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JavaScript Displaying the Content

Michael Rushton
Michael Rushton
7,123 Points

Why do we pass the function the parameter (data) and not (data.message) - why do we pass a parameter at all?

Im really struggling to understand why after saying that the fulfilled promise from the second .then (response.json) is going to be called data and then use an arrow function to create a function that has arguments (data.message) but then when we go to actually say what that function will do (below) why do we only put (data) as the argument? not (data.message). i don't understand why we put (data) in the generateImage function or any parameter as id have thought when the function is called by the .then part it would populate the function with the appropriate (data.message) arguments in order to locate the correct part of the returned json. It's been driving me crazy since last night. Please someone help my poor brain!!😂😂

2 Answers

Brandon White
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MOD
.a{fill-rule:evenodd;}techdegree seal-36
Brandon White
Treehouse Moderator

Hi Michael Rushton,

I'm going to do my best to explain this. And it may help your understanding to reverse the process that Guil describes. So instead of starting with the fetch request, how about we start with an idea.

We want to write a function that will generate an image. The way the function works is that we will create an html string and we will set it as the value of a card element's innerHTML.

Because we're trying to create an image, we know our html string will need to include an <img> tag, and we know that image tag will need a src and alt attribute. The src attribute will be set to the value of the url path of the image. Now we could hard code the url path of the image into the <img> tag's src attribute like this: <img src="../my_image". But if we did that, our function wouldn't be very dynamic.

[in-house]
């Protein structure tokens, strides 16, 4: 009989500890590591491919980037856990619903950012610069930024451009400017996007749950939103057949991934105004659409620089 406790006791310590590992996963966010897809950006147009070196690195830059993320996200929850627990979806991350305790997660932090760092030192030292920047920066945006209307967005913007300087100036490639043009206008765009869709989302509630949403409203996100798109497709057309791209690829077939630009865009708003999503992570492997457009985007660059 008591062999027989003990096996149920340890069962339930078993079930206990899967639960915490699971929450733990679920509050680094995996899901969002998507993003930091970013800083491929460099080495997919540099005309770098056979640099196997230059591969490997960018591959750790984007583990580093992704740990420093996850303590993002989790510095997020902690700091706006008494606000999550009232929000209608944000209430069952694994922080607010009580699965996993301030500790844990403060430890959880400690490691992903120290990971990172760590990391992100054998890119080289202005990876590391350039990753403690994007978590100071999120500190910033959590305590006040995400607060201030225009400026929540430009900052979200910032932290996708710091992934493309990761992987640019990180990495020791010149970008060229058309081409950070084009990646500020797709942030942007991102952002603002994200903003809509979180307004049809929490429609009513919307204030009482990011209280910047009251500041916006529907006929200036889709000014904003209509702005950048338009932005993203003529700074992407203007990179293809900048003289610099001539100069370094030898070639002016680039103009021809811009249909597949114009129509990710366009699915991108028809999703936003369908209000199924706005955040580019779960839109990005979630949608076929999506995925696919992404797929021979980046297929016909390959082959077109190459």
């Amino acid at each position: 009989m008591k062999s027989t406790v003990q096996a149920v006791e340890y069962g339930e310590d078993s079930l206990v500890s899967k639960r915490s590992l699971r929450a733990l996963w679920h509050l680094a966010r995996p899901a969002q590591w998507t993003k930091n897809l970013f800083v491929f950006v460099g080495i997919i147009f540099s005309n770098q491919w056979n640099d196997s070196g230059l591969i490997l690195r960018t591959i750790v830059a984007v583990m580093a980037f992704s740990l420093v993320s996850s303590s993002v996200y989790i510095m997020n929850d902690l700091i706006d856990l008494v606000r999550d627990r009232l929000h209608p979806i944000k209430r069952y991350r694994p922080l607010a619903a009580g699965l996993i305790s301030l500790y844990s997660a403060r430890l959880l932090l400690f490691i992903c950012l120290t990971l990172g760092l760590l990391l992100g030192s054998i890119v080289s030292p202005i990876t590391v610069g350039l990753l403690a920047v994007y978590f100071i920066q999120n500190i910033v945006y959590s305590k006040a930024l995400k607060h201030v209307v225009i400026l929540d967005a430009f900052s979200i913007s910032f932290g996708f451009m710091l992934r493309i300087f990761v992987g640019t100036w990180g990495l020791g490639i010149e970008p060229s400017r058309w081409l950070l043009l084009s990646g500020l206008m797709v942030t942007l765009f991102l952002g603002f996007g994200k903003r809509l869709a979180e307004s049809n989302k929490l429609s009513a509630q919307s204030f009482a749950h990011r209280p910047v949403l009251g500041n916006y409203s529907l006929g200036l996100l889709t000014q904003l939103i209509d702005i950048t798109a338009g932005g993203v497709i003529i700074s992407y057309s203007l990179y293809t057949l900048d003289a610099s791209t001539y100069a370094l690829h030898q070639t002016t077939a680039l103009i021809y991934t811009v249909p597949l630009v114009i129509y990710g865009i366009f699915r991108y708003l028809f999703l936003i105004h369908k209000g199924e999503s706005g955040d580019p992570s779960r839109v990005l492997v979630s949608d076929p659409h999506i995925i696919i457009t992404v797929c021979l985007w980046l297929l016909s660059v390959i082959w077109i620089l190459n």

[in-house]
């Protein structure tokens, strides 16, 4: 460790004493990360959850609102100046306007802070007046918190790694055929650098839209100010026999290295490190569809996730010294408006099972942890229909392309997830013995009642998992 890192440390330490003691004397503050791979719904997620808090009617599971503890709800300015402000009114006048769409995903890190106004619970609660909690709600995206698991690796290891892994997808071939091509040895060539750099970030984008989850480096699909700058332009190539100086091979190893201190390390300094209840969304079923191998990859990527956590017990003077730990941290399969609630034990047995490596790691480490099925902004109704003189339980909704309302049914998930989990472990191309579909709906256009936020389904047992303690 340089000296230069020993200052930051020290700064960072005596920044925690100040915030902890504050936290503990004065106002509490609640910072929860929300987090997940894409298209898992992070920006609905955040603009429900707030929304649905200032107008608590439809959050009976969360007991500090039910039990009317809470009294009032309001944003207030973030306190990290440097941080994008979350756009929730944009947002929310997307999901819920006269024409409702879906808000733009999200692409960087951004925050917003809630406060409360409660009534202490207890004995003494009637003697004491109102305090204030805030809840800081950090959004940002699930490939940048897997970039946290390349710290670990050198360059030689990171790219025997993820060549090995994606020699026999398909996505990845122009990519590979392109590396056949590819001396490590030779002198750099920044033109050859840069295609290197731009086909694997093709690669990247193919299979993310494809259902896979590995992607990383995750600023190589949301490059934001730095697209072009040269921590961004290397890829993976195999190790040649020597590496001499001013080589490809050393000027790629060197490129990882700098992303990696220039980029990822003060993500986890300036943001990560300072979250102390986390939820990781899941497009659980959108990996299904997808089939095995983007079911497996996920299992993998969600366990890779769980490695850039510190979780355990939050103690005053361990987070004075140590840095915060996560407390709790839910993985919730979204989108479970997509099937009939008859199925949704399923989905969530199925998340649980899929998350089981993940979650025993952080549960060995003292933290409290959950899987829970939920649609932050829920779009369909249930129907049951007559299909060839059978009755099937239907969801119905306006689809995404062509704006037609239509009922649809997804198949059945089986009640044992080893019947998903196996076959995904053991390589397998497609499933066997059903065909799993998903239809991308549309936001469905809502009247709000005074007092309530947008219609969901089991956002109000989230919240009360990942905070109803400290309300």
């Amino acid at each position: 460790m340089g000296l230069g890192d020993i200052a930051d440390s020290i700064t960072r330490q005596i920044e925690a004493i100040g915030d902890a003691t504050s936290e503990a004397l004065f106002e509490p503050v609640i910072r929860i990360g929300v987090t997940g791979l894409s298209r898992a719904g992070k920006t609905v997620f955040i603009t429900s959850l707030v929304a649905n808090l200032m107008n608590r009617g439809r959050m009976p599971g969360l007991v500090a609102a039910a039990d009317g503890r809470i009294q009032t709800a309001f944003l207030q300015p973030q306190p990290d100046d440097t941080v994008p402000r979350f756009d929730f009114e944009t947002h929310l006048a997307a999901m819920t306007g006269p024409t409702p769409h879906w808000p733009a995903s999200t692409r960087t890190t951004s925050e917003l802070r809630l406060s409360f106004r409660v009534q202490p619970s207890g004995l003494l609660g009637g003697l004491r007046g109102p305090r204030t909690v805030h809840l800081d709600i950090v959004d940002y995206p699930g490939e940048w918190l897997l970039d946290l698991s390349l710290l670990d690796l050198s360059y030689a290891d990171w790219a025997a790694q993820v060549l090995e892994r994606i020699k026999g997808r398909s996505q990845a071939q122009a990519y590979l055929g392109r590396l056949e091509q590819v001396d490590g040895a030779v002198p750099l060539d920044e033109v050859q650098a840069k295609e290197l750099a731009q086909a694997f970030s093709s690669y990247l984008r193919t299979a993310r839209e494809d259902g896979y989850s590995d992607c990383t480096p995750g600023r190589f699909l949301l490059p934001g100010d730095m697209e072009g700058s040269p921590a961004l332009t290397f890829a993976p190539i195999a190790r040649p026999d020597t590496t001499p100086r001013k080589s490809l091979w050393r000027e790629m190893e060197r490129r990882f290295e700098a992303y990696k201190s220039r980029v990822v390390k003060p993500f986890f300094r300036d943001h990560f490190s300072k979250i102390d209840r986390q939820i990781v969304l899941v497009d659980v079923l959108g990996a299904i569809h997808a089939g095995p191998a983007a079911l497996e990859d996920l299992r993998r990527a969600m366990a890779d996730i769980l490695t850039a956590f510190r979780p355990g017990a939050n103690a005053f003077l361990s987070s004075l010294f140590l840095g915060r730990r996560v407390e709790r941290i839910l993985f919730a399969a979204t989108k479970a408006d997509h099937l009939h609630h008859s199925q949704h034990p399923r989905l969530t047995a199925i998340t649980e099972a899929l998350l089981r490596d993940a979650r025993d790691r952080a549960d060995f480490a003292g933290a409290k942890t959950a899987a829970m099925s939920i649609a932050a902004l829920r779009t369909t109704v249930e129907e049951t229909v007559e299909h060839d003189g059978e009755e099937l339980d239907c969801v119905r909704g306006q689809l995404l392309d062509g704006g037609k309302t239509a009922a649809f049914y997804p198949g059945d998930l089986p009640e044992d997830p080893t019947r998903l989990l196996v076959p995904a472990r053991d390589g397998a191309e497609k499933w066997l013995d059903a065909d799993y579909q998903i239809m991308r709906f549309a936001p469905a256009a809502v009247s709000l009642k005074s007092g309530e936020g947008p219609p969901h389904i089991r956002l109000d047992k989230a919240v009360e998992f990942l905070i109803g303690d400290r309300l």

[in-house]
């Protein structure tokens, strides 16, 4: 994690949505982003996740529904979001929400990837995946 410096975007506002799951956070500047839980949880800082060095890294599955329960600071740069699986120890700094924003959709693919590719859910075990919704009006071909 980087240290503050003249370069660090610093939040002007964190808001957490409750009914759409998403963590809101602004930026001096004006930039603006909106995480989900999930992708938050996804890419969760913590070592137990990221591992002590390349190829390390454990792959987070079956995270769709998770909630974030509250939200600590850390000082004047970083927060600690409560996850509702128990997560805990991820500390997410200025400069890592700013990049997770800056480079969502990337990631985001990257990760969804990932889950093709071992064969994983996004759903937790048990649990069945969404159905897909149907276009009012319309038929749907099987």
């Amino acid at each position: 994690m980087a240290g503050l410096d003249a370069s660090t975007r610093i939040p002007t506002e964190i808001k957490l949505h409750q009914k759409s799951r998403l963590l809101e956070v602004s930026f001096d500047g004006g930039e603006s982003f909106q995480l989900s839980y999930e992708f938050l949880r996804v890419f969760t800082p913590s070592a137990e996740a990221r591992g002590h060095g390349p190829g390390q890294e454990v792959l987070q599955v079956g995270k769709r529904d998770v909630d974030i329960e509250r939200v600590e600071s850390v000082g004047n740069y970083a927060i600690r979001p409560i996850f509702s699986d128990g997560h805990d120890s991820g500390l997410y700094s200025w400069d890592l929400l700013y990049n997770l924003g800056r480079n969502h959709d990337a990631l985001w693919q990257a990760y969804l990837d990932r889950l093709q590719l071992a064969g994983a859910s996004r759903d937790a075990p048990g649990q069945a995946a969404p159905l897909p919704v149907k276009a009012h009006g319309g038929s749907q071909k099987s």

So instead, let's use a placeholder as the url path of the image. To do that we'll add a parameter to our function that will serve as a variable. Let's name that variable urlPath. So now our html string looks something like this: <img src="${urlPath}". And since we're using a parameter within the body of our function which as a whole looks like this:

function generateImage() {
    const html = `
        <img src='${urlPath}' alt>
        <p>Click to view images of ${select.value}s</p>
    `;
    card.innerHTML = html
}

We need to except a parameter in the first line of the function. Like this:

function generateImage(urlPath) {
    const html = `
        <img src='${urlPath}' alt>
        <p>Click to view images of ${select.value}s</p>
    `;
    card.innerHTML = html
}

Now that we have our function, let's send a fetch request to an API.

fetch('https://dog.ceo/api/breeds/image/random') // <= this returns a json res which we pass as an arg into the first then func 
    .then(response => response.json()) // <= this takes that json res and converts it into a js object which we pass an arg into the next json func
    .then(data => generateImage(data.message)) // now we pass the js object as an arg into the generateImage func
// But the js object has multiple key/value pairs
// Perhaps that object looks something like this:
/*
 {
   dogType: "Jack Chi",
   description: "A Jack Chi digging a hole",
   year: 2017,
   message: "https://dog.ceo/images/37iq63hoja"
 }
*/
// Well our generateImage function doesn't need the entire object to work; it only needs the url path of the image
// So instead of passing the entire object, we just pass the object's message property (ie. data.message)

Had Guil written the generateImage function first, he likely would have named the parameter I named "urlPath" something other than data; but because he wrote it after he'd already written the fetch request and chained the then methods to it, he knew he would be passing an argument named data into the function, and so he named the parameter data so they would match up

Hopefully, that makes sense. If not, let me know; I'll try again.

Michael Rushton
Michael Rushton
7,123 Points

Brandon.... Oh my gosh!! Thank you so much for giving such a detailed answer! Thats so kind of you! I have only just seen this so i'm going to go and read it in detail and get my head around it all but thanks so much, what an absolute legend! Such a kind thing to help me out like that! Really made my day that has.